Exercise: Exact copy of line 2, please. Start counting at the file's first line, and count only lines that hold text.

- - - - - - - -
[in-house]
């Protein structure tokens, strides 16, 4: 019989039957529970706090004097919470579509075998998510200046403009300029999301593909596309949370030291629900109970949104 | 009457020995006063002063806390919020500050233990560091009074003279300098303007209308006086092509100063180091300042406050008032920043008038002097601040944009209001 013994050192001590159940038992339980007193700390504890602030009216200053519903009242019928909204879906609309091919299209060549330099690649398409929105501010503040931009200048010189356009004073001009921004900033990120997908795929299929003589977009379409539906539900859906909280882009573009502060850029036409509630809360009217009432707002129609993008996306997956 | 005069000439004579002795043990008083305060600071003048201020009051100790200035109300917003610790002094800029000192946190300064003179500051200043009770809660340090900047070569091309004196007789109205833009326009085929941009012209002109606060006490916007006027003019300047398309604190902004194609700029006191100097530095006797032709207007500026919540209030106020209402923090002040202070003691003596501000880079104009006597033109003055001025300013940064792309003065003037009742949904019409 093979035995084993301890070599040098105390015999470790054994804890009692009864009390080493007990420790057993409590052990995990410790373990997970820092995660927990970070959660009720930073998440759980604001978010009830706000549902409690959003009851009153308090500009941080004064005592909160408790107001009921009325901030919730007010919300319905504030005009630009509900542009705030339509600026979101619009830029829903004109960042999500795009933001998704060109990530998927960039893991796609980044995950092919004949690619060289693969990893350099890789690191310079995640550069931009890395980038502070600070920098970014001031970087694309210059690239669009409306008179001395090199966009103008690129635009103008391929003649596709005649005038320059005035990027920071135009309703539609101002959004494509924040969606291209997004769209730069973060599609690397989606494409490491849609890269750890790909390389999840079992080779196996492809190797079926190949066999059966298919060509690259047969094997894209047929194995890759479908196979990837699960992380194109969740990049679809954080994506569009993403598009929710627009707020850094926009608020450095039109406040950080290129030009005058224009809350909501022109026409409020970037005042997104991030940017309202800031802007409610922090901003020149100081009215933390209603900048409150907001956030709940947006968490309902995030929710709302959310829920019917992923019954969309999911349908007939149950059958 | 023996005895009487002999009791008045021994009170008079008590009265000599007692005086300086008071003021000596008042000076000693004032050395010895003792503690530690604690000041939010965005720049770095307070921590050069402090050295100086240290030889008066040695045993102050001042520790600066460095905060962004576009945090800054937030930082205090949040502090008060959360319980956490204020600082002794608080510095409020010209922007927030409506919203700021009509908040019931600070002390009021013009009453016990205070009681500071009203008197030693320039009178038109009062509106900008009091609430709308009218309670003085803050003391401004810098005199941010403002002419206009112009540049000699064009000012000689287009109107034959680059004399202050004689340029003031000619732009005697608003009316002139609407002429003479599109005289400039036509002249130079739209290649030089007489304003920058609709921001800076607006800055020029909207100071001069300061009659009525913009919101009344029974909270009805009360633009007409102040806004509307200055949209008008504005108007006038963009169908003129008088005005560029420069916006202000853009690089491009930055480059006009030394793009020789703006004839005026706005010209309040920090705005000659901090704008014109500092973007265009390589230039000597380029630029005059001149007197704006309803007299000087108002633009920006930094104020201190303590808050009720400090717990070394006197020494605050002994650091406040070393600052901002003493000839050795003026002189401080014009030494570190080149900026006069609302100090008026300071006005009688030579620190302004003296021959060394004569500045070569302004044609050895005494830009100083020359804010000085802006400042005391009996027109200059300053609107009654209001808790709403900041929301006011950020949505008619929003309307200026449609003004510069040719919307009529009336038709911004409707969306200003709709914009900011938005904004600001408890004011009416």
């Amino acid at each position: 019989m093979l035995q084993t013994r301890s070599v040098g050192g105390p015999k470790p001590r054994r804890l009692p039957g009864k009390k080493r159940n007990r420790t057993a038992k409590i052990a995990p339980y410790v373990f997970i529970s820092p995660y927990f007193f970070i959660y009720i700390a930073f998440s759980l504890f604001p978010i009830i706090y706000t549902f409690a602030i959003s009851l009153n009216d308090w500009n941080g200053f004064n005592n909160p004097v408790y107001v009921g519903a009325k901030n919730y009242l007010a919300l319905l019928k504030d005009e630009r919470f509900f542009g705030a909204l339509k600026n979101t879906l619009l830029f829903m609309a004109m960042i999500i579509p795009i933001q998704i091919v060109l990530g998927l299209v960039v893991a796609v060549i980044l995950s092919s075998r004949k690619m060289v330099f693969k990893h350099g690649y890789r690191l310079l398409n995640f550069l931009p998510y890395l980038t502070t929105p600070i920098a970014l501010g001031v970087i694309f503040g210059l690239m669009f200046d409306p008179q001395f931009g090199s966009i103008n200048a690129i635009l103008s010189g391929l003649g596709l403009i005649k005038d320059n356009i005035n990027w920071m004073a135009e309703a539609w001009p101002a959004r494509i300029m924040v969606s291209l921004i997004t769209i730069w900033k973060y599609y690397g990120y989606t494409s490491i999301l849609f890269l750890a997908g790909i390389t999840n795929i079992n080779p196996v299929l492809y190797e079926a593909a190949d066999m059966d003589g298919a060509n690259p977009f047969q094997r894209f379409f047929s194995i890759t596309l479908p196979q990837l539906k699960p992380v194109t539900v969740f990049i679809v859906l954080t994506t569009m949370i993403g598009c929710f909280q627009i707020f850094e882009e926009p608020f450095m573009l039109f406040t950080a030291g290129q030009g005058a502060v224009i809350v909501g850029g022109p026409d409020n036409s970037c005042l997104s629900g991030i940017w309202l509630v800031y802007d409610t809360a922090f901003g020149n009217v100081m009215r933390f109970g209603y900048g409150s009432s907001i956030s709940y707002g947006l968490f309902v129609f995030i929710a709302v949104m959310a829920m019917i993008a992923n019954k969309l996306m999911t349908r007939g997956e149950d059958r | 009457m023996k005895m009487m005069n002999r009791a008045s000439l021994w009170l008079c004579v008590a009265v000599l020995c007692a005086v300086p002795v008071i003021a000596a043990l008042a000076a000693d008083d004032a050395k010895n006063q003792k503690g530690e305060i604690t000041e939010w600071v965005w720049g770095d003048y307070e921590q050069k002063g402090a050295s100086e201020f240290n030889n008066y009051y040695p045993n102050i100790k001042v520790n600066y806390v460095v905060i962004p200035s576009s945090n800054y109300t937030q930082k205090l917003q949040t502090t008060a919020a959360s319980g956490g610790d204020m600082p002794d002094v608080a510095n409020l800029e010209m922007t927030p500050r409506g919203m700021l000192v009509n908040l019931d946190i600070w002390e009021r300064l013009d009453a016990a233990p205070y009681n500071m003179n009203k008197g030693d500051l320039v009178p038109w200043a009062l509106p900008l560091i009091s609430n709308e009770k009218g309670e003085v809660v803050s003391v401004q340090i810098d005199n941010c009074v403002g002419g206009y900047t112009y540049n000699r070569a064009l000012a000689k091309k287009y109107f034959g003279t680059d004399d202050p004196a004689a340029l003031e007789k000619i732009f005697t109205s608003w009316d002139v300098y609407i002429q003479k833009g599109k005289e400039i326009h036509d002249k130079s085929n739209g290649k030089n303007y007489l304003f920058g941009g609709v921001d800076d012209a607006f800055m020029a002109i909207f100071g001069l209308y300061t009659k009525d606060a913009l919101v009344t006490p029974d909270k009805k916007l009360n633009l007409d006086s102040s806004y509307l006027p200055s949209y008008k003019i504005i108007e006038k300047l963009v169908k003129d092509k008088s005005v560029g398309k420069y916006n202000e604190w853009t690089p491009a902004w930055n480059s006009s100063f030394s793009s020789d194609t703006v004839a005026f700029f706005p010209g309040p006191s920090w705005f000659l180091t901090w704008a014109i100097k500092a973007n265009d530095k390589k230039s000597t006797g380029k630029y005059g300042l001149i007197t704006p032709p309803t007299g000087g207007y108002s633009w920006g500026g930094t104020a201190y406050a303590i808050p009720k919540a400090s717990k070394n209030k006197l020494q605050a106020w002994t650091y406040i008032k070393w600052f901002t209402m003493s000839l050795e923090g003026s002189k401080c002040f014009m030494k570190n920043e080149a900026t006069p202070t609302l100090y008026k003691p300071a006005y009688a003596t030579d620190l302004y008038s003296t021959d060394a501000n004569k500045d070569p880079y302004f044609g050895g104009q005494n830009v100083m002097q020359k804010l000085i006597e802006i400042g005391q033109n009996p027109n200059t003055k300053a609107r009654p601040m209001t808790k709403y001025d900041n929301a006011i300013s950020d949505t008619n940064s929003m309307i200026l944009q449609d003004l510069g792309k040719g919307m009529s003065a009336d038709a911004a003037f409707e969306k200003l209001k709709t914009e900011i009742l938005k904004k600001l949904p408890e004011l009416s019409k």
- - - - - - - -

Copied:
């Protein structure tokens, strides 16, 4: 019989039957529970706090004097919470579509075998998510200046403009300029999301593909596309949370030291629900109970949104 | 009457020995006063002063806390919020500050233990560091009074003279300098303007209308006086092509100063180091300042406050008032920043008038002097601040944009209001 013994050192001590159940038992339980007193700390504890602030009216200053519903009242019928909204879906609309091919299209060549330099690649398409929105501010503040931009200048010189356009004073001009921004900033990120997908795929299929003589977009379409539906539900859906909280882009573009502060850029036409509630809360009217009432707002129609993008996306997956 | 005069000439004579002795043990008083305060600071003048201020009051100790200035109300917003610790002094800029000192946190300064003179500051200043009770809660340090900047070569091309004196007789109205833009326009085929941009012209002109606060006490916007006027003019300047398309604190902004194609700029006191100097530095006797032709207007500026919540209030106020209402923090002040202070003691003596501000880079104009006597033109003055001025300013940064792309003065003037009742949904019409 093979035995084993301890070599040098105390015999470790054994804890009692009864009390080493007990420790057993409590052990995990410790373990997970820092995660927990970070959660009720930073998440759980604001978010009830706000549902409690959003009851009153308090500009941080004064005592909160408790107001009921009325901030919730007010919300319905504030005009630009509900542009705030339509600026979101619009830029829903004109960042999500795009933001998704060109990530998927960039893991796609980044995950092919004949690619060289693969990893350099890789690191310079995640550069931009890395980038502070600070920098970014001031970087694309210059690239669009409306008179001395090199966009103008690129635009103008391929003649596709005649005038320059005035990027920071135009309703539609101002959004494509924040969606291209997004769209730069973060599609690397989606494409490491849609890269750890790909390389999840079992080779196996492809190797079926190949066999059966298919060509690259047969094997894209047929194995890759479908196979990837699960992380194109969740990049679809954080994506569009993403598009929710627009707020850094926009608020450095039109406040950080290129030009005058224009809350909501022109026409409020970037005042997104991030940017309202800031802007409610922090901003020149100081009215933390209603900048409150907001956030709940947006968490309902995030929710709302959310829920019917992923019954969309999911349908007939149950059958 | 023996005895009487002999009791008045021994009170008079008590009265000599007692005086300086008071003021000596008042000076000693004032050395010895003792503690530690604690000041939010965005720049770095307070921590050069402090050295100086240290030889008066040695045993102050001042520790600066460095905060962004576009945090800054937030930082205090949040502090008060959360319980956490204020600082002794608080510095409020010209922007927030409506919203700021009509908040019931600070002390009021013009009453016990205070009681500071009203008197030693320039009178038109009062509106900008009091609430709308009218309670003085803050003391401004810098005199941010403002002419206009112009540049000699064009000012000689287009109107034959680059004399202050004689340029003031000619732009005697608003009316002139609407002429003479599109005289400039036509002249130079739209290649030089007489304003920058609709921001800076607006800055020029909207100071001069300061009659009525913009919101009344029974909270009805009360633009007409102040806004509307200055949209008008504005108007006038963009169908003129008088005005560029420069916006202000853009690089491009930055480059006009030394793009020789703006004839005026706005010209309040920090705005000659901090704008014109500092973007265009390589230039000597380029630029005059001149007197704006309803007299000087108002633009920006930094104020201190303590808050009720400090717990070394006197020494605050002994650091406040070393600052901002003493000839050795003026002189401080014009030494570190080149900026006069609302100090008026300071006005009688030579620190302004003296021959060394004569500045070569302004044609050895005494830009100083020359804010000085802006400042005391009996027109200059300053609107009654209001808790709403900041929301006011950020949505008619929003309307200026449609003004510069040719919307009529009336038709911004409707969306200003709709914009900011938005904004600001408890004011009416």